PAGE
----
I feel that the curly stylized tree you used as the background really fits the story! The separate facts are on branches you can "climb." I agree that seeing mathematicians as people makes a lot of difference. There are some modern projects where kids interview contemporary math professionals about their lives and interests... Maybe kids could use your presentation as an example for theirs, and an inspiration for interview questions? Most mathematicians have tutored at some point of their lives, for example, to make the ends meet. "Have you tutored any royalty?" - a cool interview question right there!

  • Gina Mulranen   Feb. 10, 2013, 5 p.m.

    Part 1

    I really think that a lot of math concepts can be used using this virtual manipulative. I think the best math concepts that would fit this format is an overarching concept that can be broken down by steps or smaller concepts. I think that this format helps to emphasize to students how to break up a large concept into smaller parts in order to learn and understand the material.

    I teach using PowerPoint presentations and I LOVE learning a new visual to teach from, especially when the format is very visually appealing and has a great iPad application. My students love anything that they can do on their iPads. I really like the Prezi presentations has a path directed by the creator so the users know how to navigate from frame to frame. This is also very important for math presentations that usually have a specific order to learn concepts.

    I think this program would be great to teach to students and offer to them to use for projects and presentations. I was also thinking about how well this program would work for those vritual field trips that we learned about in the math terms from Week 1. Students can use hyperlinks, videos, and type information into each frame along the path and take their users on a journey through their project, a new concept, or a virtual field trip!

    Part 2

    This is a link to my Prezi on the order of operations. I really enjoyed working with this program and I would really appreciate any feedback.

    I did find two things about the Prezi program that I did not like. One is that it does not have a nice way to incorporate Math Type software. You can see in the Prezi presentation that I created that I imported the Math Type equations as pictures. Maybe there is a better way of doing it that I haven't found yet. Does anyone know it? The other thing that I was not able to figure out was how to hyperlink. Did anyone find a way to do that? In my presentation, I copied and pasted links for students to practice the order of operations.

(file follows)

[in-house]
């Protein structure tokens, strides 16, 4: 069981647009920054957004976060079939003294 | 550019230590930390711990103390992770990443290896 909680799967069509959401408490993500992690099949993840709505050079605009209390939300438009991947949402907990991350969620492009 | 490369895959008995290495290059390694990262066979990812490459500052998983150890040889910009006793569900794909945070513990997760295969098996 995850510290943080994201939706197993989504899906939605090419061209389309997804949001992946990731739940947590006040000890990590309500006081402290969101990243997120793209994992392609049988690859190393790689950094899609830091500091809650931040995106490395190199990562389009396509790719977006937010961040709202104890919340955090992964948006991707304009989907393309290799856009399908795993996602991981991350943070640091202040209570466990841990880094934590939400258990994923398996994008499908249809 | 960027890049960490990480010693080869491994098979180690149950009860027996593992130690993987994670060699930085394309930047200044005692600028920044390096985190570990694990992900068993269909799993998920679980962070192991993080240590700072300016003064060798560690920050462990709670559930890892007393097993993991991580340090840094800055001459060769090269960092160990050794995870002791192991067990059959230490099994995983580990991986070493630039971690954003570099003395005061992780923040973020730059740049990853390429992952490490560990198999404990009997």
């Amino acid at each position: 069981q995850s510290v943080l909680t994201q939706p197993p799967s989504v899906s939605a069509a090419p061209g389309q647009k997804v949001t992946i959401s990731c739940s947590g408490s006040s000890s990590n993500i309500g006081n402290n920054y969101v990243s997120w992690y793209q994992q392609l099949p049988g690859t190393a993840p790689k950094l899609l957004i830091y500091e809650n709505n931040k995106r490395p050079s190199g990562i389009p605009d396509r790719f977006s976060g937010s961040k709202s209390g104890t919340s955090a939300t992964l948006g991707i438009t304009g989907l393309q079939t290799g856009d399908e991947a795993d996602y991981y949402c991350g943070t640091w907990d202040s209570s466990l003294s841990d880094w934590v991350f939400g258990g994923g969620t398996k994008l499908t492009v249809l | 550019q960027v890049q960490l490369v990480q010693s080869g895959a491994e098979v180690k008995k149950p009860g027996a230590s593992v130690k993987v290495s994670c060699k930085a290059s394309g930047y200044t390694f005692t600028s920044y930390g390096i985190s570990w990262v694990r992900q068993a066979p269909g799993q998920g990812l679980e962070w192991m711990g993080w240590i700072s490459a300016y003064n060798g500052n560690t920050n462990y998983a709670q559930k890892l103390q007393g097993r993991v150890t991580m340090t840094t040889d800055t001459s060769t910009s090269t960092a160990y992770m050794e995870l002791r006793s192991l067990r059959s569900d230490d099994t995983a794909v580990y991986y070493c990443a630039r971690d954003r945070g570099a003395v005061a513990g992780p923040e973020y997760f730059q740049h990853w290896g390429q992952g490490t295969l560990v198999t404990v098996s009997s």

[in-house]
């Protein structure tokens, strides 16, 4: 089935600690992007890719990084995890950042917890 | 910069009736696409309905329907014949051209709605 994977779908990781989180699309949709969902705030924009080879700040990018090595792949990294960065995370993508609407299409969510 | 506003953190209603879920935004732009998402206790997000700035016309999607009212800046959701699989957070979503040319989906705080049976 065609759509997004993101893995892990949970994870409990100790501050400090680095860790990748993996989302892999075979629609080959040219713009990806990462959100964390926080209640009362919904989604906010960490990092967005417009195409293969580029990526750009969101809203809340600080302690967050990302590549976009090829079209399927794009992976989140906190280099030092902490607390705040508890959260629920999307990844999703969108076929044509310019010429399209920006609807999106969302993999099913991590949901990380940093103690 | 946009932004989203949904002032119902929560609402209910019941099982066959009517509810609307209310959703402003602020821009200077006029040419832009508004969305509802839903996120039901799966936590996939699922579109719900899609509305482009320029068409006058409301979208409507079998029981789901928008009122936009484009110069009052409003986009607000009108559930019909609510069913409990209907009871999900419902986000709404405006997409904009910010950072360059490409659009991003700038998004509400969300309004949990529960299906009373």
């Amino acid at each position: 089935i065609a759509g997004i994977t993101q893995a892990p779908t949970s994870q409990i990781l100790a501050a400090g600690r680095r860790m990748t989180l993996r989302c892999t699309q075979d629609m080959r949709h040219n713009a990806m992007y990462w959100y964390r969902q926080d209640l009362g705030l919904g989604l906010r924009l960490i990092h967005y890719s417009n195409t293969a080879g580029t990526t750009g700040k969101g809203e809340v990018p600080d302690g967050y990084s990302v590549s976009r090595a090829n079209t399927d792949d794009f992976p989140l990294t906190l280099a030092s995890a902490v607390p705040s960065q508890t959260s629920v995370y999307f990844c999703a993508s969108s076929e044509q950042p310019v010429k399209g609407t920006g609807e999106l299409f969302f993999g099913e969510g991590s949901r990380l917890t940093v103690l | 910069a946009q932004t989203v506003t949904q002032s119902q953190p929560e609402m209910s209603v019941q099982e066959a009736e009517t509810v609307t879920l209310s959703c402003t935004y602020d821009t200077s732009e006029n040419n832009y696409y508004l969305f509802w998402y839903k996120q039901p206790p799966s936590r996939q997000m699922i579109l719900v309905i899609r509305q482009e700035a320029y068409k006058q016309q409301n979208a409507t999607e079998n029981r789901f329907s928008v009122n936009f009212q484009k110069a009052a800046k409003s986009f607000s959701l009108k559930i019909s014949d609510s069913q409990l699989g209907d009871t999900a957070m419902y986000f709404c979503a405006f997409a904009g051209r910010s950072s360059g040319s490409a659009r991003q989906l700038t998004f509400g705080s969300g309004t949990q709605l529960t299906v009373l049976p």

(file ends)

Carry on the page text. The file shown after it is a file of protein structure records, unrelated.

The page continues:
• Maria Droujkova   Feb. 11, 2013, 11:37 a.m.
    In Reply To:   Gina Mulranen   Feb. 10, 2013, 5 p.m.

    I really like the "path" tool in Prezi, as well. You can lay out the paths that loop, or "radiate" from one central idea and come back to it, or are linear like a story with the beginning, the middle and the end. 

    I have seen a few good Prezi examples that don't use the path tool, as well. For example, this one starts from a path (explaining why PowerPoints that are too long are boring) and then you can just click around:

    Since you asked, here is somewhat more detailed feedback about your presentation. I can see you thought it out and made it with heart! Now you and other teachers and students can use this real resource you created.

    • The visual analogy of "the path" (shown with footsteps) is attractive and effective. You are making the point that you want a certain step-by-step procedure followed at all times.
    • Zooming on steps will help students to pause and recall what those things are.
    • Embedding pictures and the video is strong; links work well for when you can't embed the media, but I would represent it with pictures or screenshots as well for preview reasons. 
    • Mnemonics and international info as a sidetrack - nice! Appropriate.
    • (This is a purely pedagogy comment). Somewhere toward the end, I would sidetrack into alternative ways of thinking about the order of operations, for example, TreeForms or "nested syntax". As a coincidence, there is a somewhat heated discussion of the topic going on right now on the Math Future email list, which you can read or join here:!topic/mathfuture/_e59kezqz1g
    • You may want to title your Prezi, so others find it easier.

    I think MathType only works on Windows at the moment:!target=prezi

    Hyperlinks are automatic. Yours work.